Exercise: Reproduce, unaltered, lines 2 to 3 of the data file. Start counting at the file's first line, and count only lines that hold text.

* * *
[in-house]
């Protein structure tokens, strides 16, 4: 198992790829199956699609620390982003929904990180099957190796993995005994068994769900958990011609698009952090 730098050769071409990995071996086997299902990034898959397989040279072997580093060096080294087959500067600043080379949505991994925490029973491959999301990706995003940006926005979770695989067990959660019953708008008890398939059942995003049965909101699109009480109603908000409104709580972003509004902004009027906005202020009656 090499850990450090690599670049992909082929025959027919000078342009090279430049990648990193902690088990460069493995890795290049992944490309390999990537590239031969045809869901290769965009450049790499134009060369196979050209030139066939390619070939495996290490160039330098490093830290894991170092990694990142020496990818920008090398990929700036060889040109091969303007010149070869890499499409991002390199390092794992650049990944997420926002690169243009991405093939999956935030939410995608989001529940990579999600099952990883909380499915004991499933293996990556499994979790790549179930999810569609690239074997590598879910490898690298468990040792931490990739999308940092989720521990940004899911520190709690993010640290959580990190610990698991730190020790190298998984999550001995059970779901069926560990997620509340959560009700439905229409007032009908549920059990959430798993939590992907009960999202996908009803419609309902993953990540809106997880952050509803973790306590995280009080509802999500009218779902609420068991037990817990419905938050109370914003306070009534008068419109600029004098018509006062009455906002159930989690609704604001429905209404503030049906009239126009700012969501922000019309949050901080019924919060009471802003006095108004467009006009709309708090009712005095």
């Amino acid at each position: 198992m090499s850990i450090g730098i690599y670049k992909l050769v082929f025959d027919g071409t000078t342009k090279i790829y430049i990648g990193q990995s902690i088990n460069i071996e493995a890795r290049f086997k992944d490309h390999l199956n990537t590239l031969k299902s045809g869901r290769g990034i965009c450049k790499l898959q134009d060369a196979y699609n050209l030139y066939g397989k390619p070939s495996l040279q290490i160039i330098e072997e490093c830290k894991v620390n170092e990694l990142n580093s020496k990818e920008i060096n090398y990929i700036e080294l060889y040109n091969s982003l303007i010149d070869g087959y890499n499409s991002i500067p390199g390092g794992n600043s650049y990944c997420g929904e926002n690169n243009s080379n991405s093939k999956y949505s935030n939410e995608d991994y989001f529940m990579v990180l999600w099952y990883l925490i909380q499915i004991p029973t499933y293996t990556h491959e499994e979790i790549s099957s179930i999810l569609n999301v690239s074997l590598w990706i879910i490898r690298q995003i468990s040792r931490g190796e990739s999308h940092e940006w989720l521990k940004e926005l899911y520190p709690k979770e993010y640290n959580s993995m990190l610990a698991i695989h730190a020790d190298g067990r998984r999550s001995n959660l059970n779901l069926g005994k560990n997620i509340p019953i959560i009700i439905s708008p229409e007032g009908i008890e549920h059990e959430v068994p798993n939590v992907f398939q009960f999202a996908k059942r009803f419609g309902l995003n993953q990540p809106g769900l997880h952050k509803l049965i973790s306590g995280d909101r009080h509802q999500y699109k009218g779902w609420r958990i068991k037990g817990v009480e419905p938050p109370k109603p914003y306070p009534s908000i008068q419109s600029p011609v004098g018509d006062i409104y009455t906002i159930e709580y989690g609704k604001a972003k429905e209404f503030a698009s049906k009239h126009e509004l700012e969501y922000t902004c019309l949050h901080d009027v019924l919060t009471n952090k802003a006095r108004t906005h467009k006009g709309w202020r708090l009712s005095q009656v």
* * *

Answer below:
């Protein structure tokens, strides 16, 4: 198992790829199956699609620390982003929904990180099957190796993995005994068994769900958990011609698009952090 730098050769071409990995071996086997299902990034898959397989040279072997580093060096080294087959500067600043080379949505991994925490029973491959999301990706995003940006926005979770695989067990959660019953708008008890398939059942995003049965909101699109009480109603908000409104709580972003509004902004009027906005202020009656 090499850990450090690599670049992909082929025959027919000078342009090279430049990648990193902690088990460069493995890795290049992944490309390999990537590239031969045809869901290769965009450049790499134009060369196979050209030139066939390619070939495996290490160039330098490093830290894991170092990694990142020496990818920008090398990929700036060889040109091969303007010149070869890499499409991002390199390092794992650049990944997420926002690169243009991405093939999956935030939410995608989001529940990579999600099952990883909380499915004991499933293996990556499994979790790549179930999810569609690239074997590598879910490898690298468990040792931490990739999308940092989720521990940004899911520190709690993010640290959580990190610990698991730190020790190298998984999550001995059970779901069926560990997620509340959560009700439905229409007032009908549920059990959430798993939590992907009960999202996908009803419609309902993953990540809106997880952050509803973790306590995280009080509802999500009218779902609420068991037990817990419905938050109370914003306070009534008068419109600029004098018509006062009455906002159930989690609704604001429905209404503030049906009239126009700012969501922000019309949050901080019924919060009471802003006095108004467009006009709309708090009712005095």
């Amino acid at each position: 198992m090499s850990i450090g730098i690599y670049k992909l050769v082929f025959d027919g071409t000078t342009k090279i790829y430049i990648g990193q990995s902690i088990n460069i071996e493995a890795r290049f086997k992944d490309h390999l199956n990537t590239l031969k299902s045809g869901r290769g990034i965009c450049k790499l898959q134009d060369a196979y699609n050209l030139y066939g397989k390619p070939s495996l040279q290490i160039i330098e072997e490093c830290k894991v620390n170092e990694l990142n580093s020496k990818e920008i060096n090398y990929i700036e080294l060889y040109n091969s982003l303007i010149d070869g087959y890499n499409s991002i500067p390199g390092g794992n600043s650049y990944c997420g929904e926002n690169n243009s080379n991405s093939k999956y949505s935030n939410e995608d991994y989001f529940m990579v990180l999600w099952y990883l925490i909380q499915i004991p029973t499933y293996t990556h491959e499994e979790i790549s099957s179930i999810l569609n999301v690239s074997l590598w990706i879910i490898r690298q995003i468990s040792r931490g190796e990739s999308h940092e940006w989720l521990k940004e926005l899911y520190p709690k979770e993010y640290n959580s993995m990190l610990a698991i695989h730190a020790d190298g067990r998984r999550s001995n959660l059970n779901l069926g005994k560990n997620i509340p019953i959560i009700i439905s708008p229409e007032g009908i008890e549920h059990e959430v068994p798993n939590v992907f398939q009960f999202a996908k059942r009803f419609g309902l995003n993953q990540p809106g769900l997880h952050k509803l049965i973790s306590g995280d909101r009080h509802q999500y699109k009218g779902w609420r958990i068991k037990g817990v009480e419905p938050p109370k109603p914003y306070p009534s908000i008068q419109s600029p011609v004098g018509d006062i409104y009455t906002i159930e709580y989690g609704k604001a972003k429905e209404f503030a698009s049906k009239h126009e509004l700012e969501y922000t902004c019309l949050h901080d009027v019924l919060t009471n952090k802003a006095r108004t906005h467009k006009g709309w202020r708090l009712s005095q009656v």